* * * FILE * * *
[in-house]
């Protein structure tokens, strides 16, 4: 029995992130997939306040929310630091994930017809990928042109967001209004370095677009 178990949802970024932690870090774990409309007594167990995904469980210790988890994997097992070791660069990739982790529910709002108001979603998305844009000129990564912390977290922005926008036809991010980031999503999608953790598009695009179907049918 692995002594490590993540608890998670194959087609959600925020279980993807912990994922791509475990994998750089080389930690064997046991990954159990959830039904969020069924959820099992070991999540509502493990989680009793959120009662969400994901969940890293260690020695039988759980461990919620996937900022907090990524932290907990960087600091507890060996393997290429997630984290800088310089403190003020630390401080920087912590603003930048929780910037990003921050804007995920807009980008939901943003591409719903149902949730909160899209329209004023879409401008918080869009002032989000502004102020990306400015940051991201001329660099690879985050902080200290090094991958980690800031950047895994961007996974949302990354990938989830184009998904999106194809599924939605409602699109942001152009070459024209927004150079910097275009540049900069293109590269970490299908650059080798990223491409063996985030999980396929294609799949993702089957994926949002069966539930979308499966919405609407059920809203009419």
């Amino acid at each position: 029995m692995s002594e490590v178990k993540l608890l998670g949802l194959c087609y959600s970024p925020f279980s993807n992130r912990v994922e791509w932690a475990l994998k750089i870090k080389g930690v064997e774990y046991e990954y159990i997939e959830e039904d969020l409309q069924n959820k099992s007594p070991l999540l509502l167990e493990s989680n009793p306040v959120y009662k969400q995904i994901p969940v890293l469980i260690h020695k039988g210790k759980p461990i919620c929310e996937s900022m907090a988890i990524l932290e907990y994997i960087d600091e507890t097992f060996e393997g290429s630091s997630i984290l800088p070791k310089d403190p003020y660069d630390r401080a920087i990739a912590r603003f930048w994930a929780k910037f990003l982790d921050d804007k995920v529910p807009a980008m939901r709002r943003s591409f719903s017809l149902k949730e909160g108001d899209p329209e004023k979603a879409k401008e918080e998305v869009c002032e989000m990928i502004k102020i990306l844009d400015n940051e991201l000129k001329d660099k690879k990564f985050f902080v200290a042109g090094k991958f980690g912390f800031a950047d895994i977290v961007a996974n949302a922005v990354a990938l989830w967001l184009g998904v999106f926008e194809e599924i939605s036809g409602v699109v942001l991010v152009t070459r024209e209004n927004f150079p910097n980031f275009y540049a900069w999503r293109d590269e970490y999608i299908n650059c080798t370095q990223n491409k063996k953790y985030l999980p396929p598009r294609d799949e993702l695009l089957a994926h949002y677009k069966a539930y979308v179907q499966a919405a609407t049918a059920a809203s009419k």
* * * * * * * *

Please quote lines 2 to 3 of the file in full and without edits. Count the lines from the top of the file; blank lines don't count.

């Protein structure tokens, strides 16, 4: 029995992130997939306040929310630091994930017809990928042109967001209004370095677009 178990949802970024932690870090774990409309007594167990995904469980210790988890994997097992070791660069990739982790529910709002108001979603998305844009000129990564912390977290922005926008036809991010980031999503999608953790598009695009179907049918 692995002594490590993540608890998670194959087609959600925020279980993807912990994922791509475990994998750089080389930690064997046991990954159990959830039904969020069924959820099992070991999540509502493990989680009793959120009662969400994901969940890293260690020695039988759980461990919620996937900022907090990524932290907990960087600091507890060996393997290429997630984290800088310089403190003020630390401080920087912590603003930048929780910037990003921050804007995920807009980008939901943003591409719903149902949730909160899209329209004023879409401008918080869009002032989000502004102020990306400015940051991201001329660099690879985050902080200290090094991958980690800031950047895994961007996974949302990354990938989830184009998904999106194809599924939605409602699109942001152009070459024209927004150079910097275009540049900069293109590269970490299908650059080798990223491409063996985030999980396929294609799949993702089957994926949002069966539930979308499966919405609407059920809203009419």
């Amino acid at each position: 029995m692995s002594e490590v178990k993540l608890l998670g949802l194959c087609y959600s970024p925020f279980s993807n992130r912990v994922e791509w932690a475990l994998k750089i870090k080389g930690v064997e774990y046991e990954y159990i997939e959830e039904d969020l409309q069924n959820k099992s007594p070991l999540l509502l167990e493990s989680n009793p306040v959120y009662k969400q995904i994901p969940v890293l469980i260690h020695k039988g210790k759980p461990i919620c929310e996937s900022m907090a988890i990524l932290e907990y994997i960087d600091e507890t097992f060996e393997g290429s630091s997630i984290l800088p070791k310089d403190p003020y660069d630390r401080a920087i990739a912590r603003f930048w994930a929780k910037f990003l982790d921050d804007k995920v529910p807009a980008m939901r709002r943003s591409f719903s017809l149902k949730e909160g108001d899209p329209e004023k979603a879409k401008e918080e998305v869009c002032e989000m990928i502004k102020i990306l844009d400015n940051e991201l000129k001329d660099k690879k990564f985050f902080v200290a042109g090094k991958f980690g912390f800031a950047d895994i977290v961007a996974n949302a922005v990354a990938l989830w967001l184009g998904v999106f926008e194809e599924i939605s036809g409602v699109v942001l991010v152009t070459r024209e209004n927004f150079p910097n980031f275009y540049a900069w999503r293109d590269e970490y999608i299908n650059c080798t370095q990223n491409k063996k953790y985030l999980p396929p598009r294609d799949e993702l695009l089957a994926h949002y677009k069966a539930y979308v179907q499966a919405a609407t049918a059920a809203s009419k």